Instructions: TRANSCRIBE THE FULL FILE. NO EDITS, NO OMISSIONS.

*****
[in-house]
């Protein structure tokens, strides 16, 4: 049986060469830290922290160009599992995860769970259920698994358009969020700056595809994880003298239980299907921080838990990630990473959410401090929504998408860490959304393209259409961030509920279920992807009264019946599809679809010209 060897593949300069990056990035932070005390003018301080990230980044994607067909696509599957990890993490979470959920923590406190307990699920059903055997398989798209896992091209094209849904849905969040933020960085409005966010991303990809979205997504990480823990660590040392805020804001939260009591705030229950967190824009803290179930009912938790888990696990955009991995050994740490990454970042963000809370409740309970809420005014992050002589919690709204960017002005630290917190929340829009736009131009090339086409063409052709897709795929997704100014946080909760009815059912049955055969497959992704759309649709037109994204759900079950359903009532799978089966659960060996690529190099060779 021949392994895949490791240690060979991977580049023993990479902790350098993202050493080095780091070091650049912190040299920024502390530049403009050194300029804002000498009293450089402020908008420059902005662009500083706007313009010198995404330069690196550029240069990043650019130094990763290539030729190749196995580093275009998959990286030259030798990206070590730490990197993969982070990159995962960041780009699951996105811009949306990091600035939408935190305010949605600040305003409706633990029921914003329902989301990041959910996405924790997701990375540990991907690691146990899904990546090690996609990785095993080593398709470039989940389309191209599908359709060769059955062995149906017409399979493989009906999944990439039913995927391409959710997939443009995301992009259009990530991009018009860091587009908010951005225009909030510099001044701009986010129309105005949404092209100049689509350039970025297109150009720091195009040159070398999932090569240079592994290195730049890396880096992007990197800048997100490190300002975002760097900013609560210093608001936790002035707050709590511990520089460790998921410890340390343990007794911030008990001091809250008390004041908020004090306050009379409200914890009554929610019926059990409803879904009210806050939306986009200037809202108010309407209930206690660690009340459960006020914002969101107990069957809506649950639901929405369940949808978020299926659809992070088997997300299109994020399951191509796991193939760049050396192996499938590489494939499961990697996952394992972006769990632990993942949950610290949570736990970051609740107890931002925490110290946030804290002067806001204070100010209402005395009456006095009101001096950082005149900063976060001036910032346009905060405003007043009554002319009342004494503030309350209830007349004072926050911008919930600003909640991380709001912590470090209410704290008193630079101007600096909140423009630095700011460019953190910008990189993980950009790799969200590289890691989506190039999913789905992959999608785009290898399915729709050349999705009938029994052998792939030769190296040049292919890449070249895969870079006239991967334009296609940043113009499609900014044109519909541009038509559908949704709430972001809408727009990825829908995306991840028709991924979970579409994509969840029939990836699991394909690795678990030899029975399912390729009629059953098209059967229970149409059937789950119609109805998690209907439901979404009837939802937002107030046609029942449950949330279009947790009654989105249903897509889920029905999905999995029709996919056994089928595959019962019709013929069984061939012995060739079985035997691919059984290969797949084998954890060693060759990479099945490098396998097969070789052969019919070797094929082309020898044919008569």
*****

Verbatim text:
[in-house]
């Protein structure tokens, strides 16, 4: 049986060469830290922290160009599992995860769970259920698994358009969020700056595809994880003298239980299907921080838990990630990473959410401090929504998408860490959304393209259409961030509920279920992807009264019946599809679809010209 060897593949300069990056990035932070005390003018301080990230980044994607067909696509599957990890993490979470959920923590406190307990699920059903055997398989798209896992091209094209849904849905969040933020960085409005966010991303990809979205997504990480823990660590040392805020804001939260009591705030229950967190824009803290179930009912938790888990696990955009991995050994740490990454970042963000809370409740309970809420005014992050002589919690709204960017002005630290917190929340829009736009131009090339086409063409052709897709795929997704100014946080909760009815059912049955055969497959992704759309649709037109994204759900079950359903009532799978089966659960060996690529190099060779 021949392994895949490791240690060979991977580049023993990479902790350098993202050493080095780091070091650049912190040299920024502390530049403009050194300029804002000498009293450089402020908008420059902005662009500083706007313009010198995404330069690196550029240069990043650019130094990763290539030729190749196995580093275009998959990286030259030798990206070590730490990197993969982070990159995962960041780009699951996105811009949306990091600035939408935190305010949605600040305003409706633990029921914003329902989301990041959910996405924790997701990375540990991907690691146990899904990546090690996609990785095993080593398709470039989940389309191209599908359709060769059955062995149906017409399979493989009906999944990439039913995927391409959710997939443009995301992009259009990530991009018009860091587009908010951005225009909030510099001044701009986010129309105005949404092209100049689509350039970025297109150009720091195009040159070398999932090569240079592994290195730049890396880096992007990197800048997100490190300002975002760097900013609560210093608001936790002035707050709590511990520089460790998921410890340390343990007794911030008990001091809250008390004041908020004090306050009379409200914890009554929610019926059990409803879904009210806050939306986009200037809202108010309407209930206690660690009340459960006020914002969101107990069957809506649950639901929405369940949808978020299926659809992070088997997300299109994020399951191509796991193939760049050396192996499938590489494939499961990697996952394992972006769990632990993942949950610290949570736990970051609740107890931002925490110290946030804290002067806001204070100010209402005395009456006095009101001096950082005149900063976060001036910032346009905060405003007043009554002319009342004494503030309350209830007349004072926050911008919930600003909640991380709001912590470090209410704290008193630079101007600096909140423009630095700011460019953190910008990189993980950009790799969200590289890691989506190039999913789905992959999608785009290898399915729709050349999705009938029994052998792939030769190296040049292919890449070249895969870079006239991967334009296609940043113009499609900014044109519909541009038509559908949704709430972001809408727009990825829908995306991840028709991924979970579409994509969840029939990836699991394909690795678990030899029975399912390729009629059953098209059967229970149409059937789950119609109805998690209907439901979404009837939802937002107030046609029942449950949330279009947790009654989105249903897509889920029905999905999995029709996919056994089928595959019962019709013929069984061939012995060739079985035997691919059984290969797949084998954890060693060759990479099945490098396998097969070789052969019919070797094929082309020898044919008569």